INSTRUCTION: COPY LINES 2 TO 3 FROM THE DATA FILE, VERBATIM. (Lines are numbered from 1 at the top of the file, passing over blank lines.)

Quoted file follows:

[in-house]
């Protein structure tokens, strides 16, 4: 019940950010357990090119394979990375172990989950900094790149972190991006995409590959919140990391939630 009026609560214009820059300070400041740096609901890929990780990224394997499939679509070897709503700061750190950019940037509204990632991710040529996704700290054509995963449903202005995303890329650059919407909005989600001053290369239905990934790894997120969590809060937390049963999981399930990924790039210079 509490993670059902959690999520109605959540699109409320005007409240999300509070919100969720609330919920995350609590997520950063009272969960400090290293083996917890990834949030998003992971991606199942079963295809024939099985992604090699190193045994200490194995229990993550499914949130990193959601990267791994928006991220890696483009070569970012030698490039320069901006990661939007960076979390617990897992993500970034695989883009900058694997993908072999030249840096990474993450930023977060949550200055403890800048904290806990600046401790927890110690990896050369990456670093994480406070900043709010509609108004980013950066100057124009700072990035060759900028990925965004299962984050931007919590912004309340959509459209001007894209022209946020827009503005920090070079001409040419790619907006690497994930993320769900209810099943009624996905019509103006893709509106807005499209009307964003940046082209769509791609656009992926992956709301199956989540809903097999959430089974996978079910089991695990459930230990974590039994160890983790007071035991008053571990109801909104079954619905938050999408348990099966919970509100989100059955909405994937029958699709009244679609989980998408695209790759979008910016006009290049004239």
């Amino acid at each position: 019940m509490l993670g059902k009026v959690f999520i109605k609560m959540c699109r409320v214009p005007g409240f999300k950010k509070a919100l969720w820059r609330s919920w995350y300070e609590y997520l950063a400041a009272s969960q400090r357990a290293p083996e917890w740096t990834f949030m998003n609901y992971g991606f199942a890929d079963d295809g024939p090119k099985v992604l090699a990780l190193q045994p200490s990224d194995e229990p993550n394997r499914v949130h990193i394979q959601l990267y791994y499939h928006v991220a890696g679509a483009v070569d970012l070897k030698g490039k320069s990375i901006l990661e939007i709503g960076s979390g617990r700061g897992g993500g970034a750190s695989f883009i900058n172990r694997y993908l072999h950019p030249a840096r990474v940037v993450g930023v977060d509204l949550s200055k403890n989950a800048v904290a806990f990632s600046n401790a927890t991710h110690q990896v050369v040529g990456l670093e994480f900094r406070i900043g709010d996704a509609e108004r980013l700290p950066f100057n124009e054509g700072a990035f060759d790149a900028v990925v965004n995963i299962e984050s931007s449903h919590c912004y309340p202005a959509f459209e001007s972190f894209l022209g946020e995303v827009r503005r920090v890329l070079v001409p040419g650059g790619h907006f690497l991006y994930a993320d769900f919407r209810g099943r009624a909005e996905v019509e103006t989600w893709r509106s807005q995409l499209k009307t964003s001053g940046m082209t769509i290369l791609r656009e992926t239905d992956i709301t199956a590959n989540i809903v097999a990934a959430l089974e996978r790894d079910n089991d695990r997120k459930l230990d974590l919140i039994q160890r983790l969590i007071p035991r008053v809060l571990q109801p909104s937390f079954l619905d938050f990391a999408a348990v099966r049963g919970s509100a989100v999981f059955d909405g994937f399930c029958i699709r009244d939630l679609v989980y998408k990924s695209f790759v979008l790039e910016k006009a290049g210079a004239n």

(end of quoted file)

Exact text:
């Protein structure tokens, strides 16, 4: 019940950010357990090119394979990375172990989950900094790149972190991006995409590959919140990391939630 009026609560214009820059300070400041740096609901890929990780990224394997499939679509070897709503700061750190950019940037509204990632991710040529996704700290054509995963449903202005995303890329650059919407909005989600001053290369239905990934790894997120969590809060937390049963999981399930990924790039210079 509490993670059902959690999520109605959540699109409320005007409240999300509070919100969720609330919920995350609590997520950063009272969960400090290293083996917890990834949030998003992971991606199942079963295809024939099985992604090699190193045994200490194995229990993550499914949130990193959601990267791994928006991220890696483009070569970012030698490039320069901006990661939007960076979390617990897992993500970034695989883009900058694997993908072999030249840096990474993450930023977060949550200055403890800048904290806990600046401790927890110690990896050369990456670093994480406070900043709010509609108004980013950066100057124009700072990035060759900028990925965004299962984050931007919590912004309340959509459209001007894209022209946020827009503005920090070079001409040419790619907006690497994930993320769900209810099943009624996905019509103006893709509106807005499209009307964003940046082209769509791609656009992926992956709301199956989540809903097999959430089974996978079910089991695990459930230990974590039994160890983790007071035991008053571990109801909104079954619905938050999408348990099966919970509100989100059955909405994937029958699709009244679609989980998408695209790759979008910016006009290049004239």
């Amino acid at each position: 019940m509490l993670g059902k009026v959690f999520i109605k609560m959540c699109r409320v214009p005007g409240f999300k950010k509070a919100l969720w820059r609330s919920w995350y300070e609590y997520l950063a400041a009272s969960q400090r357990a290293p083996e917890w740096t990834f949030m998003n609901y992971g991606f199942a890929d079963d295809g024939p090119k099985v992604l090699a990780l190193q045994p200490s990224d194995e229990p993550n394997r499914v949130h990193i394979q959601l990267y791994y499939h928006v991220a890696g679509a483009v070569d970012l070897k030698g490039k320069s990375i901006l990661e939007i709503g960076s979390g617990r700061g897992g993500g970034a750190s695989f883009i900058n172990r694997y993908l072999h950019p030249a840096r990474v940037v993450g930023v977060d509204l949550s200055k403890n989950a800048v904290a806990f990632s600046n401790a927890t991710h110690q990896v050369v040529g990456l670093e994480f900094r406070i900043g709010d996704a509609e108004r980013l700290p950066f100057n124009e054509g700072a990035f060759d790149a900028v990925v965004n995963i299962e984050s931007s449903h919590c912004y309340p202005a959509f459209e001007s972190f894209l022209g946020e995303v827009r503005r920090v890329l070079v001409p040419g650059g790619h907006f690497l991006y994930a993320d769900f919407r209810g099943r009624a909005e996905v019509e103006t989600w893709r509106s807005q995409l499209k009307t964003s001053g940046m082209t769509i290369l791609r656009e992926t239905d992956i709301t199956a590959n989540i809903v097999a990934a959430l089974e996978r790894d079910n089991d695990r997120k459930l230990d974590l919140i039994q160890r983790l969590i007071p035991r008053v809060l571990q109801p909104s937390f079954l619905d938050f990391a999408a348990v099966r049963g919970s509100a989100v999981f059955d909405g994937f399930c029958i699709r009244d939630l679609v989980y998408k990924s695209f790759v979008l790039e910016k006009a290049g210079a004239n």